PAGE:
18 Spectacularly Wrong Predictions Since the Very First Earth Day

Mark Perry, FEE
Around the time of the first Earth Day in 1970, and in the years following, there was a torrent of apocalyptic predictions and many of those predictions were featured in his Reason article. Well, it's now the 48th anniversary of Earth Day, and a good time to ask the question again that Bailey asked 18 years ago: How accurate were the predictions made around the time of the first Earth Day in 1970? The answer: The prophets of doom were not simply wrong, but spectacularly wrong, according to Bailey.

Who’s Really Corrupting Democracy and Decency?

William McGurn, Wall Street Journal
Let us stipulate that Donald Trump is unique. From his allusion to his privates during a GOP debate to the public berating of his attorney general to the nicknames he uses to disparage opponents, Mr. Trump tramples on the expected norms for a president.

On Pompeo, Hypocrisy Reigns

Ryan Clancy, RealClearPolitics
As members of the U.S. Senate consider how to vote on CIA Director Mike Pompeo’s nomination to be secretary of state, they should take one particularly persuasive quote to heart: “My general rule is that the president gets to choose who he wants or who she wants for their Cabinet members.” Those words weren’t uttered by an official inside the Trump administration or one of their allies outside. Rather, they are the words of former Vice President Joe Biden, who served with President Obama and spent decades in the Senate, including several years atop the very foreign...

The Great Tax Migration

Arnott & Tamny, RealClearPolitics
With the elimination of most state and local tax (SALT) deductions, Congress has put a bull’s-eye on high-tax states like California and New York. While there’s a reasonable federalist argument that states are exactly where most spending and taxation should take place, that’s almost beside the point now. By eliminating SALT deductions without a commensurate shrinkage of federal income tax rates, Congress has set the stage for what could be the greatest migration since the aftermath of World War II, with roughly 15 million people moving from high-tax states to low-tax states...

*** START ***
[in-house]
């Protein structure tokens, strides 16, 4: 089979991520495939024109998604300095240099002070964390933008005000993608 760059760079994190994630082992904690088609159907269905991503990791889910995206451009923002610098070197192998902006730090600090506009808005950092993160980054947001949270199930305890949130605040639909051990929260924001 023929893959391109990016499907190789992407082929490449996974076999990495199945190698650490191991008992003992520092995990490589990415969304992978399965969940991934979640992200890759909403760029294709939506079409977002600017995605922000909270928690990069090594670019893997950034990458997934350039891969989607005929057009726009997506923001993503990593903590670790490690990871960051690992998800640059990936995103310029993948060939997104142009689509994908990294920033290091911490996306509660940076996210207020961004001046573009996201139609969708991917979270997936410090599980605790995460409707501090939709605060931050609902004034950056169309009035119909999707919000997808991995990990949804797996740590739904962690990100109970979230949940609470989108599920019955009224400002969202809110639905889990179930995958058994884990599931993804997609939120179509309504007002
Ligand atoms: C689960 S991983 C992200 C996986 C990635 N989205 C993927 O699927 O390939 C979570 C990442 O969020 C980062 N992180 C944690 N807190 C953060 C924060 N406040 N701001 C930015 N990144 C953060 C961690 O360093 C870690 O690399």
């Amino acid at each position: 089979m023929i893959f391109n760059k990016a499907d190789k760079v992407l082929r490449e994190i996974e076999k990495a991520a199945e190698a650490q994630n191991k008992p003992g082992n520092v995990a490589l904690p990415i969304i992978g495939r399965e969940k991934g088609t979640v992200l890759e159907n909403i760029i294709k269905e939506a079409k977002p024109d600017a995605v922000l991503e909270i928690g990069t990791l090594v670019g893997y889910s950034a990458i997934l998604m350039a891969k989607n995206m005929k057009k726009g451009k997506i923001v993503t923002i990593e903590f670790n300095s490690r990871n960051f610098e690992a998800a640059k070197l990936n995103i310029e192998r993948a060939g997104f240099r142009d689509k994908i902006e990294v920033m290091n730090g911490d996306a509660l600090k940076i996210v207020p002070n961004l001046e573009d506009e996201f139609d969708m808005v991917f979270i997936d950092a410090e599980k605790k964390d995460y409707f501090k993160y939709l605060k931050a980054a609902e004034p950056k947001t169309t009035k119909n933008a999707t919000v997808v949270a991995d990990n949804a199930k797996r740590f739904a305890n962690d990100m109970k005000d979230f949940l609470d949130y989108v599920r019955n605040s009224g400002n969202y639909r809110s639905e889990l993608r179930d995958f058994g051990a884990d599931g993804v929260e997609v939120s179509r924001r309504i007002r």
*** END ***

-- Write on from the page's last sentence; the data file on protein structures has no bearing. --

Senate Dems Continue to Lead Republicans in Fundraising

James Arkin, RCP
Senate Democrats continued their strong fundraising in the first three months of 2018, maintaining a strong cash advantage in every state they’re defending this fall. Democrats are defending 25 seats total – including 10 in states President Trump won in 2016 -- to just nine for Republicans. In all 10 of those Trump-state races, the incumbent outraised every Republican challenger. (Three Republicans surpassed Democrats after making sizable loans to their campaigns.) Still, every Democratic incumbent ended March with more cash on hand than their GOP challengers.

Ex-senator gives up right to vote to remove name from ballot

BALTIMORE (AP) - A former Maryland senator has given up his right to vote to remove his name from the June Democratic primary ballot.

Nathaniel Oaks pleaded guilty to fraud charges in a federal bribery case last month. A judge refused to remove Oaks' name from the ballot last week ...

Pelosi needs big cushion to return as Speaker

The fate of House Minority Leader Nancy Pelosi (D-Calif.) could hinge on one number: how many House seats Democrats win back in November.Pelosi, who has led the Democrats since 2003, has given no indication she int...

Allies on edge over Trump summit with North Korea

President Trump's goal of winning a historic deal with North Korea is worrying allies who fear he will give away too much to score a political victory.A rushed deal is of particular concern to Japan and to a lesser...